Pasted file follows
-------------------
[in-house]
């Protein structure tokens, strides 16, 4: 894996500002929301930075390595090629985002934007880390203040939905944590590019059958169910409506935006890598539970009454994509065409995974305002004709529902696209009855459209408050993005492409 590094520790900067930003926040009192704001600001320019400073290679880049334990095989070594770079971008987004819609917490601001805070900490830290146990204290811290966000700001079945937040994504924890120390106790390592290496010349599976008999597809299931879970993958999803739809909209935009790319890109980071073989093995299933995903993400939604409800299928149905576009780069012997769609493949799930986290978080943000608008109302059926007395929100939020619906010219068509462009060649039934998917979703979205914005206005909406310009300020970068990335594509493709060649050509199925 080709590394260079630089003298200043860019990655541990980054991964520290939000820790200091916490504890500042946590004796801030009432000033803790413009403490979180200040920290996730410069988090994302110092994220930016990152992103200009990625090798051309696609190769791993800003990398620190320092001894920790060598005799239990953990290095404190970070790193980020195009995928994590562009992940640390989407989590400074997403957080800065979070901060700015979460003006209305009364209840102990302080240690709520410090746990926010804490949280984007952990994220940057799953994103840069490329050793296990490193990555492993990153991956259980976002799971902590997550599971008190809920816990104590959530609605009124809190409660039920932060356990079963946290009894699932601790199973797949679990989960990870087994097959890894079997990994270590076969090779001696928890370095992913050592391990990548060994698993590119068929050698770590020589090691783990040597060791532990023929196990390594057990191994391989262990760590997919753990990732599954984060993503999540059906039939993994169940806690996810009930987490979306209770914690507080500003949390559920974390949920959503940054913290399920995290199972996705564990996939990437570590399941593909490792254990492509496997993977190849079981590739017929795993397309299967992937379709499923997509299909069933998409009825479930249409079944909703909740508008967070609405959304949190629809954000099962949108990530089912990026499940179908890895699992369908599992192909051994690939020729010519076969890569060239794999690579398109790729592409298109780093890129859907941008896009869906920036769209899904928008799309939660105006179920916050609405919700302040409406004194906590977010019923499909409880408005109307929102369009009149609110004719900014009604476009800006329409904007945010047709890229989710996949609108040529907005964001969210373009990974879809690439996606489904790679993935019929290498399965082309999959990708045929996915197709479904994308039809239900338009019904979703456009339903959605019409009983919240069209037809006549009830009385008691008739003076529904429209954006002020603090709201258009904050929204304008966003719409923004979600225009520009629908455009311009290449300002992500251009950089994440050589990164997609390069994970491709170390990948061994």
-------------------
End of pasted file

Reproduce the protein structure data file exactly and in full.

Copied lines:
[in-house]
């Protein structure tokens, strides 16, 4: 894996500002929301930075390595090629985002934007880390203040939905944590590019059958169910409506935006890598539970009454994509065409995974305002004709529902696209009855459209408050993005492409 590094520790900067930003926040009192704001600001320019400073290679880049334990095989070594770079971008987004819609917490601001805070900490830290146990204290811290966000700001079945937040994504924890120390106790390592290496010349599976008999597809299931879970993958999803739809909209935009790319890109980071073989093995299933995903993400939604409800299928149905576009780069012997769609493949799930986290978080943000608008109302059926007395929100939020619906010219068509462009060649039934998917979703979205914005206005909406310009300020970068990335594509493709060649050509199925 080709590394260079630089003298200043860019990655541990980054991964520290939000820790200091916490504890500042946590004796801030009432000033803790413009403490979180200040920290996730410069988090994302110092994220930016990152992103200009990625090798051309696609190769791993800003990398620190320092001894920790060598005799239990953990290095404190970070790193980020195009995928994590562009992940640390989407989590400074997403957080800065979070901060700015979460003006209305009364209840102990302080240690709520410090746990926010804490949280984007952990994220940057799953994103840069490329050793296990490193990555492993990153991956259980976002799971902590997550599971008190809920816990104590959530609605009124809190409660039920932060356990079963946290009894699932601790199973797949679990989960990870087994097959890894079997990994270590076969090779001696928890370095992913050592391990990548060994698993590119068929050698770590020589090691783990040597060791532990023929196990390594057990191994391989262990760590997919753990990732599954984060993503999540059906039939993994169940806690996810009930987490979306209770914690507080500003949390559920974390949920959503940054913290399920995290199972996705564990996939990437570590399941593909490792254990492509496997993977190849079981590739017929795993397309299967992937379709499923997509299909069933998409009825479930249409079944909703909740508008967070609405959304949190629809954000099962949108990530089912990026499940179908890895699992369908599992192909051994690939020729010519076969890569060239794999690579398109790729592409298109780093890129859907941008896009869906920036769209899904928008799309939660105006179920916050609405919700302040409406004194906590977010019923499909409880408005109307929102369009009149609110004719900014009604476009800006329409904007945010047709890229989710996949609108040529907005964001969210373009990974879809690439996606489904790679993935019929290498399965082309999959990708045929996915197709479904994308039809239900338009019904979703456009339903959605019409009983919240069209037809006549009830009385008691008739003076529904429209954006002020603090709201258009904050929204304008966003719409923004979600225009520009629908455009311009290449300002992500251009950089994440050589990164997609390069994970491709170390990948061994």